got to love our dental colleagues, providing us such joy and happiness.
                  Today orthodds found himself in a familiar situation. FLP is making himself look like an idiot by sharing how irresponsible he has been with his own dental/oral hygiene and then ignorantly blaming his problems on a dentist.

                  Here are a few basics to keep in mind, FLP:

                  1. Every patient, every tooth, every dentist is different. Treatment recommendations might vary because of that. This happens all the time in medicine as well.
                  2. Endodontic problems are not as simple as they might appear at first glance. Many teeth die a silent death, meaning the pulp tissue inside the tooth can become necrotic without eliciting any immediate symptoms such as pain, swelling, radiographic findings etc. Without pulp testing to find out if the pulp is dead one can't know for sure. For example, you can hit your front tooth on a chair at age 14 but not have symptoms appear until age 18. So thinking your dentist is dishonest because he says you need root canal treatment when you aren't experiencing any symptoms just shows you don't know what you're taking about. Eventually a necrotic tooth will "blow up" and cause problems. When this happens just hope you have access to a good dentist (think Tom Hanks in Castaway). A tooth might look like its dead on a radiograph (maybe a periodical radiolucency) but this doesn't mean the tooth is dead. It could be the radiolucency is the result of an abscess associated with a necrotic adjacent tooth or some other lesion. A clinical exam, radiographs and pulp testing as needed is the way to diagnose what's going on.
                  3. Periodontal problems are also rarely symptomatic in terms of pain or other immediately noticeable symptoms. Bone can melt away due to chronic inflammation around the roots of the teeth and the patient might not know what's happening until the teeth become loose. Scaling and root planing, antibiotic treatment, surgery might be needed to address the problem. And yes, all of these things have been shown to be beneficial in maintaining and improving soft tissue attachment and bone levels in those with perio disease.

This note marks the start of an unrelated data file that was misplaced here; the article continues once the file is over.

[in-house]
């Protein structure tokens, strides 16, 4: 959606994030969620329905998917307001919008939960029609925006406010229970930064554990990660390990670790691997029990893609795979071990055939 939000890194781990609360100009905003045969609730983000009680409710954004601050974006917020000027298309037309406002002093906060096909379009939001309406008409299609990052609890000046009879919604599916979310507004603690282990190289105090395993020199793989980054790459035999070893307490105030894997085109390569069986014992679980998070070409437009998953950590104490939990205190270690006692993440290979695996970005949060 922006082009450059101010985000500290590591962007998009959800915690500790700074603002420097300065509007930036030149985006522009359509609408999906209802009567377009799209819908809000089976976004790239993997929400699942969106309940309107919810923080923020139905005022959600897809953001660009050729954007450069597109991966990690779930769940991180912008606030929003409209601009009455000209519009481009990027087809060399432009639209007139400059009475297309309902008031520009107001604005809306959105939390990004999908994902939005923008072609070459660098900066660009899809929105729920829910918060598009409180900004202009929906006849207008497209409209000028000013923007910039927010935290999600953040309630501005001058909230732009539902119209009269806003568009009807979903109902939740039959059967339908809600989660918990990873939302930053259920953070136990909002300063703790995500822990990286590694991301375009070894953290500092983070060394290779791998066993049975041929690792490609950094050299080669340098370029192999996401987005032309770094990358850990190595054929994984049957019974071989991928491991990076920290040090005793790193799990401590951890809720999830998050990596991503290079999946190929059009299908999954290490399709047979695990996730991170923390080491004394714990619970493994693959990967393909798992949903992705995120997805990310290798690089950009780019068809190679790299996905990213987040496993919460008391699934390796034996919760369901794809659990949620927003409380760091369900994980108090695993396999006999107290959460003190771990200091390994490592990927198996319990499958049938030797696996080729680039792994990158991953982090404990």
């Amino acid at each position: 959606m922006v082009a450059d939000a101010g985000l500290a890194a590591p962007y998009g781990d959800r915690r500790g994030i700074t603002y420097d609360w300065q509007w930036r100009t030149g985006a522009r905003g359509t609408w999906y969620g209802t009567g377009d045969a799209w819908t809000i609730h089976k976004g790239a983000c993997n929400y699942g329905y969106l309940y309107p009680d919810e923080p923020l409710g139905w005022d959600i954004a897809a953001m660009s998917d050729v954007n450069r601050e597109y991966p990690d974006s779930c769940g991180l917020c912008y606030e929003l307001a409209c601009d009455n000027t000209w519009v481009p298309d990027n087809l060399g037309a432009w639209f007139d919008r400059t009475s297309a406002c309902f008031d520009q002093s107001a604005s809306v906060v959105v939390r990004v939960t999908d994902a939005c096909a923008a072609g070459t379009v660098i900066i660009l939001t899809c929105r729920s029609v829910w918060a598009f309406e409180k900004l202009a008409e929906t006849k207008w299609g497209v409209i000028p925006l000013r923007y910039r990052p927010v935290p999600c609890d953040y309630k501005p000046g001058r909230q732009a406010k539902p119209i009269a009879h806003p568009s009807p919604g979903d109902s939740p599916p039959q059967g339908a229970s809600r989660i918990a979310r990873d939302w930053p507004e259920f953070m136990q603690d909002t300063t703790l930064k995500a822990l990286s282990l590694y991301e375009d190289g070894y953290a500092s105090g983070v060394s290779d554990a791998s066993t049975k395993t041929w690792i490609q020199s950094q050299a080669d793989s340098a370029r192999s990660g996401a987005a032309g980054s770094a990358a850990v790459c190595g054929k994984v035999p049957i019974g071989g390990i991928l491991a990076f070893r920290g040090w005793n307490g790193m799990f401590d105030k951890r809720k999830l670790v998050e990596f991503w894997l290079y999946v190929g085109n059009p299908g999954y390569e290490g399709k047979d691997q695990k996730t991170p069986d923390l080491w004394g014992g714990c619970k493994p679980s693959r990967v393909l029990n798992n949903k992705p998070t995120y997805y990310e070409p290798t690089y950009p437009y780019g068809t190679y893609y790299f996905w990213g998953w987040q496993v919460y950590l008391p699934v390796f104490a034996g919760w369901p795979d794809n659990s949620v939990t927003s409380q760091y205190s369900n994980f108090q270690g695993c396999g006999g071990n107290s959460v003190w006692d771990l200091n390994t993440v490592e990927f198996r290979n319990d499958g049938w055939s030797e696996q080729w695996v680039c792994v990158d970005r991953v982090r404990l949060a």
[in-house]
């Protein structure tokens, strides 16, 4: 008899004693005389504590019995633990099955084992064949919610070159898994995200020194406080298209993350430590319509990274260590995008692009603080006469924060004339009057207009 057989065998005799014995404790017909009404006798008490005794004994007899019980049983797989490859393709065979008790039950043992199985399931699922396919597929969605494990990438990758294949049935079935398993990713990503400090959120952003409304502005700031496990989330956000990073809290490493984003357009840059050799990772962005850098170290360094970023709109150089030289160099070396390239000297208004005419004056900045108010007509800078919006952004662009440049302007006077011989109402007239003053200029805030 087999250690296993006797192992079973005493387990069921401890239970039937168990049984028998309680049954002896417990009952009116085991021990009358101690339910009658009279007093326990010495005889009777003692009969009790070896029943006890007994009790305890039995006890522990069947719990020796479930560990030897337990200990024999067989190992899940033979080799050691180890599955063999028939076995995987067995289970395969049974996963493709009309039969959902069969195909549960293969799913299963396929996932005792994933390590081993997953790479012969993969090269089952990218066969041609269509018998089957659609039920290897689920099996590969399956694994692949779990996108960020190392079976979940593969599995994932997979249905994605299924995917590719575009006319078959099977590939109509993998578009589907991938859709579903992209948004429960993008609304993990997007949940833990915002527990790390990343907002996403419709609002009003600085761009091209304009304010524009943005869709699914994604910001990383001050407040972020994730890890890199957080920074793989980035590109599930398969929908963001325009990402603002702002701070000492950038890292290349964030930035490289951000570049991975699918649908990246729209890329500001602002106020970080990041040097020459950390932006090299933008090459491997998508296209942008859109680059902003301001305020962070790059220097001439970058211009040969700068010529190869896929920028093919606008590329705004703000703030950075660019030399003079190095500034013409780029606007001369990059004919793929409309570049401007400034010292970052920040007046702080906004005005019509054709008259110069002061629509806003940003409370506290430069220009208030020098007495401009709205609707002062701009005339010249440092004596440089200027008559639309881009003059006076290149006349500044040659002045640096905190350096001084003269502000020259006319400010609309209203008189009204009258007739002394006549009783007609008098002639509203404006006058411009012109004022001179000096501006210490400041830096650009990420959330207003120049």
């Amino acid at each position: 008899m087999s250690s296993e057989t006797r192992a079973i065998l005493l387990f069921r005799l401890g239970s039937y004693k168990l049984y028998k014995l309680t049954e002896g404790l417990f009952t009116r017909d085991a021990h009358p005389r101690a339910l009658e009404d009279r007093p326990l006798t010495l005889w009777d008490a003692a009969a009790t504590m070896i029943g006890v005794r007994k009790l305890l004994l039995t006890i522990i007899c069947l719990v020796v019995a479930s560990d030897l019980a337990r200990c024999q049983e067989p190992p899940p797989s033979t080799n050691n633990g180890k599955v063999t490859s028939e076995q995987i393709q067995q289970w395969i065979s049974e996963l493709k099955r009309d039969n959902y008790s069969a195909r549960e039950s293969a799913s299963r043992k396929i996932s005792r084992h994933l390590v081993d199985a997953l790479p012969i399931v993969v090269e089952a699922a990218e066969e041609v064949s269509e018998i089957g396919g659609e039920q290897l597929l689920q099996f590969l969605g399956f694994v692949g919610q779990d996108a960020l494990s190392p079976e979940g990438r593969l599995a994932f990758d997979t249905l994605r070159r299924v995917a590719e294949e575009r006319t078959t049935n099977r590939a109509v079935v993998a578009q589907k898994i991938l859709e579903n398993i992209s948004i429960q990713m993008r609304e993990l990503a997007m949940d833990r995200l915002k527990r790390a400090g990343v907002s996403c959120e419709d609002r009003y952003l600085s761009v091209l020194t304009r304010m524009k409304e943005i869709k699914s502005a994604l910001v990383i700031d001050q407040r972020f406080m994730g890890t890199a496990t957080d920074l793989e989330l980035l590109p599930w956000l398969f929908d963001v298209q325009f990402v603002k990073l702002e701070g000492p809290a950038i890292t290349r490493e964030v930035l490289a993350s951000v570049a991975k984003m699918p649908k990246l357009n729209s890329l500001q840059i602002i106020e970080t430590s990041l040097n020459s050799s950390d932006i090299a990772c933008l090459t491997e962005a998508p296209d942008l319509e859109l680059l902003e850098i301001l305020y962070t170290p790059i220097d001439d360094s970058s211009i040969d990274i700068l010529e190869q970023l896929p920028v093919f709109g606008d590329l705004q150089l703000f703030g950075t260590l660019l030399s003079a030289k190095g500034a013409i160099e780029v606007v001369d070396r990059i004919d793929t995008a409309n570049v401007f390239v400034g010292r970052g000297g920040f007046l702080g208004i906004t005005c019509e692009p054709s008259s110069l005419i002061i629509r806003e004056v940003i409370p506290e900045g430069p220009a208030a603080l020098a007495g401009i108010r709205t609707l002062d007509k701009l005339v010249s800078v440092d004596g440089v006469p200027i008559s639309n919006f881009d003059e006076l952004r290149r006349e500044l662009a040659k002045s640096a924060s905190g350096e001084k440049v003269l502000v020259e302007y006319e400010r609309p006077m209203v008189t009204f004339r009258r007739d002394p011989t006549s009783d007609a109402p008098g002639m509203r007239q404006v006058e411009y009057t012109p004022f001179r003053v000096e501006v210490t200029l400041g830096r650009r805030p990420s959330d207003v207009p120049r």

4. Radiographs are needed in order to evaluate structures not readily observed by other means. Crazy, but true. Those little bitewings that irradiated your head (four of them) gave you a whopping 0.005 mSv of radiation. Ouch! I hope youre doing ok after that. I'm guessing your salivary glands and thyroid are toast.
                  5. I'm always entertained by physicians who think dentistry is so simple, and yet when the topic comes up they show off their ignorance to such an embarrassing level it surprises me.
                  6. Some dentists are better than others, just like in medicine or any other job in the world. Put in the effort to find a good one and then regularly follow up with that dentist, ask questions along the way and take responsibility for your own dental/oral health. Don't be like the patients you deal with who won't do their part but then show up in your office expecting you to solve their problems with a wave or your wand.


                  • #24
                    Originally posted by Jim View Post
                    When I was a teenager I went to a new dentist and he told me I needed 8 fillings. I was 100% asymptomatic. What did I know, I was just a kid, so I let him do his thing. Looking back, I would bet a million dollars that the SOB was drilling healthy teeth just for the cash.
                    Right! Because carious lesions are always symptomatic.


                    • #25
                      Originally posted by HikingDO View Post
                      To play the devil’s advocate, and please any dentists here correct me if I’m wrong, but as far as I know there is no evidence based study that shows that regular scale and polish treatments are more effective in preventing gum disease that no treatments at all. Since I’m a family physician, I’m all for preventive care, but without evidence that what FLP is doing is wrong, I can’t really fault him.
                      Yes. You're wrong. There are lots of studies that demonstrate this link in various ways.